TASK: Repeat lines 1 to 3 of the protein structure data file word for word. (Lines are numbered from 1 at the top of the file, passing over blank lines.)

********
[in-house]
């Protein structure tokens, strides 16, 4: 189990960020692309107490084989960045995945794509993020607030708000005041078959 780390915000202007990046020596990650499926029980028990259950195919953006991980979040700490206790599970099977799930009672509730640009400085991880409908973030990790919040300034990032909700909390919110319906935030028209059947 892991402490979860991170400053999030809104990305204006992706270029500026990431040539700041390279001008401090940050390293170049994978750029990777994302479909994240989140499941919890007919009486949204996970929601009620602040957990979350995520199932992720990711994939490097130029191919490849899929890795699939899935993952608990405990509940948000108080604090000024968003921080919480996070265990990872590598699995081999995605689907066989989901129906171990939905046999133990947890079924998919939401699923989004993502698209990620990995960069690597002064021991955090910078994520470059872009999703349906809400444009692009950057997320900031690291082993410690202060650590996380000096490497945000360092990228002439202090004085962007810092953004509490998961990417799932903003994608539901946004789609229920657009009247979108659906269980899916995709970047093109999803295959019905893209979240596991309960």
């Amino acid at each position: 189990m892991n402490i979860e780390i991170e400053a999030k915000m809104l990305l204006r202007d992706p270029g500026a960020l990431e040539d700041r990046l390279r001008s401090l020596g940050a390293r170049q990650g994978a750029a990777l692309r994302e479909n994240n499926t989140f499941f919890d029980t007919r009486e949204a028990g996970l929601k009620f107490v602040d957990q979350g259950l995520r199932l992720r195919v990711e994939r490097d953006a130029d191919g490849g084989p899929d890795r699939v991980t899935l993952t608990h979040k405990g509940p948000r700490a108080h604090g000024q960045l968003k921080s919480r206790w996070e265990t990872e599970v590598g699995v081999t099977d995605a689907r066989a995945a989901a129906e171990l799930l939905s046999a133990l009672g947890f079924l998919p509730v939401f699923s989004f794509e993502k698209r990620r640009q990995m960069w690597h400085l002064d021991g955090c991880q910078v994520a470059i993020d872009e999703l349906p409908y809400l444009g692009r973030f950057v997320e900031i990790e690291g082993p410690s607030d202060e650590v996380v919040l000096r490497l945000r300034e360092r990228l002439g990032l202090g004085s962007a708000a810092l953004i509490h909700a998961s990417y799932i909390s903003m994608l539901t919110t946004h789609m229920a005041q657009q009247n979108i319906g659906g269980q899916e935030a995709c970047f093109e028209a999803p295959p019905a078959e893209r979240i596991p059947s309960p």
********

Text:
[in-house]
């Protein structure tokens, strides 16, 4: 189990960020692309107490084989960045995945794509993020607030708000005041078959 780390915000202007990046020596990650499926029980028990259950195919953006991980979040700490206790599970099977799930009672509730640009400085991880409908973030990790919040300034990032909700909390919110319906935030028209059947 892991402490979860991170400053999030809104990305204006992706270029500026990431040539700041390279001008401090940050390293170049994978750029990777994302479909994240989140499941919890007919009486949204996970929601009620602040957990979350995520199932992720990711994939490097130029191919490849899929890795699939899935993952608990405990509940948000108080604090000024968003921080919480996070265990990872590598699995081999995605689907066989989901129906171990939905046999133990947890079924998919939401699923989004993502698209990620990995960069690597002064021991955090910078994520470059872009999703349906809400444009692009950057997320900031690291082993410690202060650590996380000096490497945000360092990228002439202090004085962007810092953004509490998961990417799932903003994608539901946004789609229920657009009247979108659906269980899916995709970047093109999803295959019905893209979240596991309960």
């Amino acid at each position: 189990m892991n402490i979860e780390i991170e400053a999030k915000m809104l990305l204006r202007d992706p270029g500026a960020l990431e040539d700041r990046l390279r001008s401090l020596g940050a390293r170049q990650g994978a750029a990777l692309r994302e479909n994240n499926t989140f499941f919890d029980t007919r009486e949204a028990g996970l929601k009620f107490v602040d957990q979350g259950l995520r199932l992720r195919v990711e994939r490097d953006a130029d191919g490849g084989p899929d890795r699939v991980t899935l993952t608990h979040k405990g509940p948000r700490a108080h604090g000024q960045l968003k921080s919480r206790w996070e265990t990872e599970v590598g699995v081999t099977d995605a689907r066989a995945a989901a129906e171990l799930l939905s046999a133990l009672g947890f079924l998919p509730v939401f699923s989004f794509e993502k698209r990620r640009q990995m960069w690597h400085l002064d021991g955090c991880q910078v994520a470059i993020d872009e999703l349906p409908y809400l444009g692009r973030f950057v997320e900031i990790e690291g082993p410690s607030d202060e650590v996380v919040l000096r490497l945000r300034e360092r990228l002439g990032l202090g004085s962007a708000a810092l953004i509490h909700a998961s990417y799932i909390s903003m994608l539901t919110t946004h789609m229920a005041q657009q009247n979108i319906g659906g269980q899916e935030a995709c970047f093109e028209a999803p295959p019905a078959e893209r979240i596991p059947s309960p």